August 21 this year brought a total solar eclipse to a large part of the United States. Where I live near Denver Colorado, we were expecting 92% coverage of the sun. Just a few hours away in Wyoming was the path of totality. I set my sights on going to photograph this once in a lifetime event. As the weeks went by, I lollygagged and procrastinated about getting my glasses for the eclipse and the film to use as a filter for the camera. In January I planned to reserve a hotel room so we could be sure to be in the area when the eclipse started. Fast forward to the first of August when the eclipse hysteria started and I realized that I totally dropped the ball on this event. There were no glasses to be found and reports of glasses that would not protect your eyes property were being recalled form distributors on Amazon. Which got me thinking, just how reliable are the glasses you would be picking up at the last moment unless you could verify that they were from a reputable recognized source like Thousand Oaks Optical Because of my loss of vision, I am very careful with any risk I undertake that could jeopardize the small amount of vision I have left – and looking directly into the sun for any length of time was a risk I was not willing to take. I used this as an excuse to comfort myself with the fact that I would not be seeing the eclipse in the path of totality – a fact that was further reinforced after I found out that rooms at the comfort inn were going for 2500 a night in the Casper Wyoming area.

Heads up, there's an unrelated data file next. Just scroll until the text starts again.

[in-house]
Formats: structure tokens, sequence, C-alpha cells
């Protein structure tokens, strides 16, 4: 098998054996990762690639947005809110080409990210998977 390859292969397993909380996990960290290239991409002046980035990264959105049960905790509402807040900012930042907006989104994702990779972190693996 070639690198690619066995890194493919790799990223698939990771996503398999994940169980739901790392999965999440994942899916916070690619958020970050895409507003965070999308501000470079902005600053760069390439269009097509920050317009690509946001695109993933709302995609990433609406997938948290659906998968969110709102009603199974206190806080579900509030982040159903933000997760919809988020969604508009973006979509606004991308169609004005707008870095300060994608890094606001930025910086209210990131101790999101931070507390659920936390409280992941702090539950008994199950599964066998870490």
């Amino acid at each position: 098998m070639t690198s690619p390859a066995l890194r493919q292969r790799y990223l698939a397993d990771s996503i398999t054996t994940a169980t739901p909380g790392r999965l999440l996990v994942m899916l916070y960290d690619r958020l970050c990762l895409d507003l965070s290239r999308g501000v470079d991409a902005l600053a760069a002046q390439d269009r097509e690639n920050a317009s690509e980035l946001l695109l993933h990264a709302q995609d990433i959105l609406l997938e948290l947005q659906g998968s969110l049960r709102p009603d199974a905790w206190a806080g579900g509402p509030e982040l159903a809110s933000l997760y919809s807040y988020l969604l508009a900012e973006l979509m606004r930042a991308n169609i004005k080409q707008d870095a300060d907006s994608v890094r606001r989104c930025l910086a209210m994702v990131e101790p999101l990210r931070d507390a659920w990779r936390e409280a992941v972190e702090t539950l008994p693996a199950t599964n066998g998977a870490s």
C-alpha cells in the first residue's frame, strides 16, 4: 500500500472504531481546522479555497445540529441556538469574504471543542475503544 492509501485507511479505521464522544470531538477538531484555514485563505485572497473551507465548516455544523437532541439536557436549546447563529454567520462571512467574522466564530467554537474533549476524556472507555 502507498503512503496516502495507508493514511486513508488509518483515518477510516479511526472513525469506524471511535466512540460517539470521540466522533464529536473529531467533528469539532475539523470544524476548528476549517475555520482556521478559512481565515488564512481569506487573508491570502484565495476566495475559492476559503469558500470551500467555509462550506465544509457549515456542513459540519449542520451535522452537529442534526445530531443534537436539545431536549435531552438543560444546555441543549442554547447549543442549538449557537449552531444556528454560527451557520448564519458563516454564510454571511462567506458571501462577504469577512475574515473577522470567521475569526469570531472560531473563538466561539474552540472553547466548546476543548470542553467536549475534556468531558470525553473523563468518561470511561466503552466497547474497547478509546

I redirected my effort to find out what I could do during a 92% eclipse, and started looking around my house and surrounding park areas at the shadows on the ground. I knew that the light coming through objects like leaves and such – like shooting through a shaped light modifier would project the eclipse everywhere. I decided on a location and waited for the day to arrive. The images I got (this is an example not one of my final images – a story on those will come later) were undulating and reminded me of bubbles or ripples as the light filtered through the leaves near my house. I chose the ground location and angle so that I could get the clearest images of the light coming through. Overall I was happy with the results of my shoot for the day. The best part was taking a piece of cardboard with a pinhole and projecting the eclipse on a white surface for my son and mother to see. The exclamations of “that is cool I didn’t know you could do that” made my day worth it.
I have vowed to myself to be ready for the 2024 eclipse that will pass over the US. We will have to travel but if we plan ahead it should not be bad. A total eclipse is just something I would like to experience.